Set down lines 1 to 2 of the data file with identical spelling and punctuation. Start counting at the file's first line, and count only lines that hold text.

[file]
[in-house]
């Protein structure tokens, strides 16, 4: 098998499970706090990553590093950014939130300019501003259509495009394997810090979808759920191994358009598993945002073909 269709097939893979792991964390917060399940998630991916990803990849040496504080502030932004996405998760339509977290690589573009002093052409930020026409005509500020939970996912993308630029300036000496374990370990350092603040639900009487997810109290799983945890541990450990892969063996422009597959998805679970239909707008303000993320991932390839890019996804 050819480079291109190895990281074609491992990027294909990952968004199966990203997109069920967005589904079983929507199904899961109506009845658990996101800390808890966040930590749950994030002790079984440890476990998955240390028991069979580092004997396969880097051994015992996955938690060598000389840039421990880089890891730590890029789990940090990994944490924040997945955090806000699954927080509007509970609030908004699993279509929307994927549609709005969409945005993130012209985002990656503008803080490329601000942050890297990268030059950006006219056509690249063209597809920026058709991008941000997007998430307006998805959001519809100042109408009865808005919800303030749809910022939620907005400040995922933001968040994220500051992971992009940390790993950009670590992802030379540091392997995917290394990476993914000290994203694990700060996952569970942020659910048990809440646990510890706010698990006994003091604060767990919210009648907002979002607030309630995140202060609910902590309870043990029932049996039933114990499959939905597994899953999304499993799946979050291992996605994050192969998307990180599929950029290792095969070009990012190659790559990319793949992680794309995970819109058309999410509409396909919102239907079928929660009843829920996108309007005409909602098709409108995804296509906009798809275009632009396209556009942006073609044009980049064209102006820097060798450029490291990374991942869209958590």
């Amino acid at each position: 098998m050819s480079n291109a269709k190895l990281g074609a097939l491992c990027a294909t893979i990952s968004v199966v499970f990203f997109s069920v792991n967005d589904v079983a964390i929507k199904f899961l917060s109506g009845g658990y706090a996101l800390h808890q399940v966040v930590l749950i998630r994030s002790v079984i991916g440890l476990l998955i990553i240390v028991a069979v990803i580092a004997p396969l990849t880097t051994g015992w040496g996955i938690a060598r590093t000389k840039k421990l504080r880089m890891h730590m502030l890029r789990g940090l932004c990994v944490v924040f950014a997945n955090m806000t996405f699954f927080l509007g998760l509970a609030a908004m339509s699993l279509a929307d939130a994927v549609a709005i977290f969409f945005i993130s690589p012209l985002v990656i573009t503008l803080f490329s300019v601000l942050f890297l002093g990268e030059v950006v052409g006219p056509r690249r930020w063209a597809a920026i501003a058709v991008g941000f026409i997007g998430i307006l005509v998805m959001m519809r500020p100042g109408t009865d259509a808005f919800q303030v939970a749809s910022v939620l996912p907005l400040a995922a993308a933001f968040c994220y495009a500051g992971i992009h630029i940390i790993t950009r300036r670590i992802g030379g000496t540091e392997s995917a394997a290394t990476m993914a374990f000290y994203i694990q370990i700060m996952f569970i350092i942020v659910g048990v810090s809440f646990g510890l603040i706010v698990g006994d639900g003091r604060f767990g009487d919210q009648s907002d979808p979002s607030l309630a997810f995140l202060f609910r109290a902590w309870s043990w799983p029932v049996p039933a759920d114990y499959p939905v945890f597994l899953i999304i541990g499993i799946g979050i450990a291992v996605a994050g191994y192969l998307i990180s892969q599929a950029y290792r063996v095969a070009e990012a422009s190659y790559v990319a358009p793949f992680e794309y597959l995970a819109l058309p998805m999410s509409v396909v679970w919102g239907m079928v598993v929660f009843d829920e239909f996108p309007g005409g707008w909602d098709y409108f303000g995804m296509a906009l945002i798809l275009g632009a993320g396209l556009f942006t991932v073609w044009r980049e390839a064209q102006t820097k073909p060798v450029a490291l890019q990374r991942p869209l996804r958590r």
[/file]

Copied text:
[in-house]
């Protein structure tokens, strides 16, 4: 098998499970706090990553590093950014939130300019501003259509495009394997810090979808759920191994358009598993945002073909 269709097939893979792991964390917060399940998630991916990803990849040496504080502030932004996405998760339509977290690589573009002093052409930020026409005509500020939970996912993308630029300036000496374990370990350092603040639900009487997810109290799983945890541990450990892969063996422009597959998805679970239909707008303000993320991932390839890019996804 050819480079291109190895990281074609491992990027294909990952968004199966990203997109069920967005589904079983929507199904899961109506009845658990996101800390808890966040930590749950994030002790079984440890476990998955240390028991069979580092004997396969880097051994015992996955938690060598000389840039421990880089890891730590890029789990940090990994944490924040997945955090806000699954927080509007509970609030908004699993279509929307994927549609709005969409945005993130012209985002990656503008803080490329601000942050890297990268030059950006006219056509690249063209597809920026058709991008941000997007998430307006998805959001519809100042109408009865808005919800303030749809910022939620907005400040995922933001968040994220500051992971992009940390790993950009670590992802030379540091392997995917290394990476993914000290994203694990700060996952569970942020659910048990809440646990510890706010698990006994003091604060767990919210009648907002979002607030309630995140202060609910902590309870043990029932049996039933114990499959939905597994899953999304499993799946979050291992996605994050192969998307990180599929950029290792095969070009990012190659790559990319793949992680794309995970819109058309999410509409396909919102239907079928929660009843829920996108309007005409909602098709409108995804296509906009798809275009632009396209556009942006073609044009980049064209102006820097060798450029490291990374991942869209958590």